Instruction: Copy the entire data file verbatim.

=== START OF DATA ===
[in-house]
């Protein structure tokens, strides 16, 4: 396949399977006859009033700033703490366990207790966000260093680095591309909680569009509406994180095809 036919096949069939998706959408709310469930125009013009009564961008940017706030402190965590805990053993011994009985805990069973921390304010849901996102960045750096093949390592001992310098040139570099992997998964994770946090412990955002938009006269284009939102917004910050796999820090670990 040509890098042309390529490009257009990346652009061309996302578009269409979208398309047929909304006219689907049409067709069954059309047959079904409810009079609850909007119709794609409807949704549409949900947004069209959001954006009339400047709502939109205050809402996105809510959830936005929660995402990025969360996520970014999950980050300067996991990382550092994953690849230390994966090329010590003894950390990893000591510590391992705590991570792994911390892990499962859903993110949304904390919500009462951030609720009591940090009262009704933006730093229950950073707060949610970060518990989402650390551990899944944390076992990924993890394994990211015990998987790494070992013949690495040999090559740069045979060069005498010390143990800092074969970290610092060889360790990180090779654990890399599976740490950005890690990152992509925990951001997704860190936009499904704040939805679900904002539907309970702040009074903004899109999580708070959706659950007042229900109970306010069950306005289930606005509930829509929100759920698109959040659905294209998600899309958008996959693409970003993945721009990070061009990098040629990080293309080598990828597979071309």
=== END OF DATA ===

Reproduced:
[in-house]
């Protein structure tokens, strides 16, 4: 396949399977006859009033700033703490366990207790966000260093680095591309909680569009509406994180095809 036919096949069939998706959408709310469930125009013009009564961008940017706030402190965590805990053993011994009985805990069973921390304010849901996102960045750096093949390592001992310098040139570099992997998964994770946090412990955002938009006269284009939102917004910050796999820090670990 040509890098042309390529490009257009990346652009061309996302578009269409979208398309047929909304006219689907049409067709069954059309047959079904409810009079609850909007119709794609409807949704549409949900947004069209959001954006009339400047709502939109205050809402996105809510959830936005929660995402990025969360996520970014999950980050300067996991990382550092994953690849230390994966090329010590003894950390990893000591510590391992705590991570792994911390892990499962859903993110949304904390919500009462951030609720009591940090009262009704933006730093229950950073707060949610970060518990989402650390551990899944944390076992990924993890394994990211015990998987790494070992013949690495040999090559740069045979060069005498010390143990800092074969970290610092060889360790990180090779654990890399599976740490950005890690990152992509925990951001997704860190936009499904704040939805679900904002539907309970702040009074903004899109999580708070959706659950007042229900109970306010069950306005289930606005509930829509929100759920698109959040659905294209998600899309958008996959693409970003993945721009990070061009990098040629990080293309080598990828597979071309």